What I Learned From Female Trump Supporters on Inauguration Day

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Trump Inauguration
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Yesterday, Obama said goodbye to the White House after 2,921 days as president, and Donald Trump started the first day of his 1,460-day term. For millions of Americans, this Inauguration Day is an occasion of mourning, one that will be protested peacefully by hundreds of thousands participating in tomorrow’s Women’s March on Washington. For millions of others, today is a huge victory, a transfer of power to conservatives who will run the government—and the country—for the next four years.

As a liberal, a march participant, and (like Meryl Streep) a proud “Hillary lover,” for me, this weekend represents much more fear than excitement. The only thing harder than watching our first female presidential candidate concede the election is watching our first black president leave the oval. Still, if there’s anything I’ve learned in the last few months, it’s that we could all do a better job listening and talking to one another—especially those whose opinions don’t just differ from, but completely clash with, our own.

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Obama Michelle Inauguration

Barack and Michelle Obama on Inauguration Day, January 20, 2009. Getty Images

I’ve been lucky to have candid, respectful conversations with women whose perspectives are worlds apart from my own about why they voted for Trump and how they campaigned to make it happen (props, ladies—your activism clearly made a difference). I spoke with an old friend who chose not to vote at all, who said, “Look, I think they were both flawed candidates, and a president’s job is about more than just social matters and civil rights—he also needs to address bottom-line issues like the national debt.” I bit my tongue when a former college roommate casually said, at happy hour a few days after the election: “Did I vote for Hillary? Yes. Do I think Trump’s win is the end of the world? No.”

Did I vote for Hillary? Yes.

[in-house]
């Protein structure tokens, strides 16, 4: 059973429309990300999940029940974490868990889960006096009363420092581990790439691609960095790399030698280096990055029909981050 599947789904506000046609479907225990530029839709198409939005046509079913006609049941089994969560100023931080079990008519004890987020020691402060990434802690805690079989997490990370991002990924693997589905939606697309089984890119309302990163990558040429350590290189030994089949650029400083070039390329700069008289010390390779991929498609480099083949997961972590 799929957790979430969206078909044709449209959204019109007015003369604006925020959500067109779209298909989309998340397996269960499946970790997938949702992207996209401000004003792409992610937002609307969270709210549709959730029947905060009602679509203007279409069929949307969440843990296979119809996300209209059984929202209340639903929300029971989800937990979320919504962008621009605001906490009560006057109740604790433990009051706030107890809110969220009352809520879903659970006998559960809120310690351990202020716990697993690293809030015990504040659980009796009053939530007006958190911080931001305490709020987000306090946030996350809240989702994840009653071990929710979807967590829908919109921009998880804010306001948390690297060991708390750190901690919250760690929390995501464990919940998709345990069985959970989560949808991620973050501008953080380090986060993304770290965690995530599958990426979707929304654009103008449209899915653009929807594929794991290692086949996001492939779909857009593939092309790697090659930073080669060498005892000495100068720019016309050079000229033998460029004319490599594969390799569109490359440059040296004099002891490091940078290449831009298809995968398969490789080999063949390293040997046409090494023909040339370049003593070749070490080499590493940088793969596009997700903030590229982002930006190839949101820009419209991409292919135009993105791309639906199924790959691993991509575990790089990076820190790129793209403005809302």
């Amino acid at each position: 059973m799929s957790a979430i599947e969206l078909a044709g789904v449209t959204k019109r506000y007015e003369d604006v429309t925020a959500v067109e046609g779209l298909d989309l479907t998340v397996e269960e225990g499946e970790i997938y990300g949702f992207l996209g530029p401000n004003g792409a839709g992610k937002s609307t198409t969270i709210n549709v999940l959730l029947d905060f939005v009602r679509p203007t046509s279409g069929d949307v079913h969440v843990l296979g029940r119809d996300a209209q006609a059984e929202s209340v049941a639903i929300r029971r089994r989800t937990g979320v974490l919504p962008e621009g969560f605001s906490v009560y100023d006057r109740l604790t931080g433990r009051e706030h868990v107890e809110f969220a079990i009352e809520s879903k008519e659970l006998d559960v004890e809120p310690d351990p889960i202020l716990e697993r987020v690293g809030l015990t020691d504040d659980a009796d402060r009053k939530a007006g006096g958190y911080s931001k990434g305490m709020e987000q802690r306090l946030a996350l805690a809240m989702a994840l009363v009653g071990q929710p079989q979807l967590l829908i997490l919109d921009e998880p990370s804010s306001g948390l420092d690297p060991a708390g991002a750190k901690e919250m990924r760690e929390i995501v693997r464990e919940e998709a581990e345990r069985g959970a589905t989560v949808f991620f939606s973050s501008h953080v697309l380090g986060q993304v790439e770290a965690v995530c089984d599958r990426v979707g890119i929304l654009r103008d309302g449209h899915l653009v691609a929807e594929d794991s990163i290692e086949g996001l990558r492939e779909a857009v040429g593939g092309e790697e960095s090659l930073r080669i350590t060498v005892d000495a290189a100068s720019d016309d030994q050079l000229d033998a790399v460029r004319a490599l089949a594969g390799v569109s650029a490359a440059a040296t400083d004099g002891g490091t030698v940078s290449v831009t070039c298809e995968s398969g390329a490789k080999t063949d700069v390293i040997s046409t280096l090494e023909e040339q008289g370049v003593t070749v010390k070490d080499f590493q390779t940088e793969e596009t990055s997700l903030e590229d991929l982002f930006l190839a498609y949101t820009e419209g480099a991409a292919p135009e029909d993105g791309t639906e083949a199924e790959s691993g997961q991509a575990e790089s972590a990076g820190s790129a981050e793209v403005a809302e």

Do I think Trump’s the end of the world? No.

These words, as hard as they are for me and many others to stomach, are valid. Why? Because they’re the opinions of our fellow humans, citizens, and voters. The Electoral College might be an archaic institution that effectively nullifies the premise that every vote has the same value, but it’s a fundamentally American concept that every vote matters. On November 8, a minority of 62,979,879 Americans were empowered to put Trump in office, leaving 65,844,954 of the rest of us wondering how the hell this happened, and WTF is next. Pundits, journalists, historians, sociologists, and political experts will spend the next four years trying to figure that out, but right now, this is our reality.

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Obama and Trump meet to discuss the transition on November 10, 2016. Getty Images

To start coming to terms with that reality, to learn to live with it without condoning it, and, most importantly, to use it as a springboard for passionate, positive change—the kind we might have taken for granted had there been a President Hillary Clinton—I went back to the women who had generously explained their points of view to me before the election. I wanted to understand: Were they as elated about Trump now, post-win, as they were before? Did they have any concerns whatsoever—if not for themselves, as women, but for their fellow Americans who’d felt victimized and marginalized by Trump’s treatment of minorities?

I did question some of Trump’s cabinet nominee choices.